House Natural Resources Chairman Raúl Grijalva wants to see fellow Arizona Rep. Paul Gosar stripped of his ranking member title — and certain other Republicans marginalized — after they helped stoke the rage that led to the violent riots on Capitol Hill last week.
Grijalva is one of the latest senior Democrats to demand that GOP colleagues, not just outgoing President Trump, be held accountable for the insurrection that left five dead, including two U.S. Capitol Police officers.
"I think that any investigation that occurs needs to not be just about Trump," Grijalva told E&E News yesterday. "There was culpability in that excitement that extends to members of Congress and members on this committee, and they need to be looked at as closely as anybody else."
He added, "This is not going to go away. There's no way."
Grijalva said he plans to "press the point" to the Natural Resources Committee's incoming ranking member, Rep. Bruce Westerman (R-Ark.), that certain members should face consequences for promoting false allegations of voter fraud in the 2020 presidential election that culminated in the riot.
Gosar — whose siblings reached out to Grijalva for help in having their brother expelled from Congress, according to The Arizona Republic — is the current top Republican on the Natural Resources Subcommittee on Energy and Mineral Resources — and at the top of Grijalva's list for a demotion.
Gosar led the crusade last week to overturn President-elect Joe Biden's electoral victory in Arizona — an effort more than 100 House Republicans voted to support, even after hours of hiding from the violent rioters. Gosar also sent out inflammatory tweets throughout the Capitol Hill lockdown (E&E Daily, Jan. 7).
"The majority of the Republicans on the Resources Committee voted not to accept [Arizona's results], and that includes the incoming ranking member, but there were some that were actually involved," Grijalva said.
"Are you going to have Gosar as the ranking member of a subcommittee and allow him to continue to have a platform to spew what he does? It calls into question what kind of forum and what kind of credibility do you give these people," he said.
Westerman actually voted against objecting to the certification of Arizona's results.
'Own up to it'
Grijalva named Rep. Louie Gohmert (R-Texas), a longtime committee member, as another lawmaker who should not escape scrutiny for his advocacy of voter fraud theories and encouragement of the riots.
Last summer, a maskless Gohmert spoke at length during a Natural Resources Committee hearing before learning he had COVID-19 — and may have been the individual who gave Grijalva his positive diagnosis (E&E Daily, Aug. 3, 2020).
Grijalva also questioned whether Rep. Lauren Boebert (R-Colo.) should be seated on the panel, as she has requested. Boebert is a freshman who supported the pro-Trump demonstration in Washington against the certification of Biden's victory over Trump and has been agitating for the right to carry a semi-automatic pistol inside the Capitol complex.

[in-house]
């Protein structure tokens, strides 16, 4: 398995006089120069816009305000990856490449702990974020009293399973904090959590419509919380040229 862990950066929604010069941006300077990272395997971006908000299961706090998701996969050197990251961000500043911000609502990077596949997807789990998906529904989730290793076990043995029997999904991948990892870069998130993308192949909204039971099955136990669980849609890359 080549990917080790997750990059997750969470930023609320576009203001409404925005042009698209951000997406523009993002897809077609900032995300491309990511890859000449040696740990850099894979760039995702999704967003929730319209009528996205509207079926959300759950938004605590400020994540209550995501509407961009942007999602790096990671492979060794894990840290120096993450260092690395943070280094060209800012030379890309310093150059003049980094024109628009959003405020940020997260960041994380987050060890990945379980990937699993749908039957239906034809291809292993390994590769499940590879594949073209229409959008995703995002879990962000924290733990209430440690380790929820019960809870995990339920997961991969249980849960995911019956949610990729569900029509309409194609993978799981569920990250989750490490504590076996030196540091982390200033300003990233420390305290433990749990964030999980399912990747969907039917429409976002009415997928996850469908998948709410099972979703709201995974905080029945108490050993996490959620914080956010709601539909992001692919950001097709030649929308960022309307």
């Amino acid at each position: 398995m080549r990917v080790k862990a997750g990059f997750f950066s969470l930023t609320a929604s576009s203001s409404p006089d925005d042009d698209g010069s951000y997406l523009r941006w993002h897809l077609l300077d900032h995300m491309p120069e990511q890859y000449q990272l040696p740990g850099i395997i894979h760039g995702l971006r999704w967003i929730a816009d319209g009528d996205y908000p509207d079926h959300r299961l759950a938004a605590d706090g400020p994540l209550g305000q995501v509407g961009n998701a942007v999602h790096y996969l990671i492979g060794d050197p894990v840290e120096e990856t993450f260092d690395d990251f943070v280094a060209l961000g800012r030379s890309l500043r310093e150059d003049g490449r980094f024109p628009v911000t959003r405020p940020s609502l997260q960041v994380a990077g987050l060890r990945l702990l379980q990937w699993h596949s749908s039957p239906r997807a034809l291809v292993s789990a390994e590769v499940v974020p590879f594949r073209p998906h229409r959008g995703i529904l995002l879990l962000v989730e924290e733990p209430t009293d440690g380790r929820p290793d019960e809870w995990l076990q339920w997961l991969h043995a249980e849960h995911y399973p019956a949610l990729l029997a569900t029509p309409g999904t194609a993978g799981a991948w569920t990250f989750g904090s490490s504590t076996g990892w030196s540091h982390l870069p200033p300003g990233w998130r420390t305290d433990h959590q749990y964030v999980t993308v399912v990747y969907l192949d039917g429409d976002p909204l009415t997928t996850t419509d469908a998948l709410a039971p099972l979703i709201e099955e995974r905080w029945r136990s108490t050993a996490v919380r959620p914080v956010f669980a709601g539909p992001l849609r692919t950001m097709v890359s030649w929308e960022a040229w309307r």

"Yeah, she wants to be on the committee, that's what I heard," said Grijalva, "and my concern is the same concern I have with Gosar: Is the function there to destroy the process, or is the function there to speak your point of view and debate it as earnestly as you can and passionately as you want?
"We're going to press the point that culpability and responsibility is attached to some of these members," Grijalva said. "They need to own up to it, and the [Republican] caucus needs to own up to it."
'Park Police weren't there'
Ultimately, Grijalva stressed that he has no power to unilaterally boot Gosar from his committee leadership post, nor can he dictate who else Westerman can assign to serve on the panel and in what roles.
While he acknowledged that House Democrats could push to adopt some sort of committee rules package that would bar certain members from serving in certain capacities, yesterday he seemed more interested in exerting pressure as his primary forcing mechanism.
Grijalva has yet to discuss the matter with Westerman but said their staffs were working to schedule a call or meeting. Westerman's office told E&E News that no committee member decisions have been made at this point, and Gosar's office declined to comment.
Grijalva did indicate, however, that the Natural Resources Committee could play a part in investigating the larger fallout from the riots.
The chairman said his panel was "looking into" the role of the U.S. Park Police in containing the violence last week — specifically that they were nowhere to be found.
This was not the case over the summer, when Trump dispatched officers to disperse chemical irritants into a crowd of largely peaceful demonstrators in Lafayette Square calling for the end to police killings of Black Americans.
"The Lafayette Square thing is a really interesting comparison to what the hell's going on now," Grijalva said. "It's almost the same questions we asked regarding Lafayette. We're going to ask — I mean, the Park Police weren't there this time. They were there last time. OK?"
The Natural Resources Committee would join other congressional panels that plan to investigate the massive security failures surrounding last week's events.
Rep. Tim Ryan (D-Ohio), the chairman of the House Legislative Branch Appropriations Subcommittee with jurisdiction over funding the Capitol Hill security operations, said yesterday his ongoing review of the Jan. 6 incident also would examine why the Park Police did not provide any backup.
"You know, we did not see much involvement," said Ryan, noting that he'd originally been told by the House and Senate sergeants-at-arms that Park Police would be available for backup in the event they were needed.
Reporter George Cahlink contributed.
Like what you see?
We thought you might.
Request a trial now.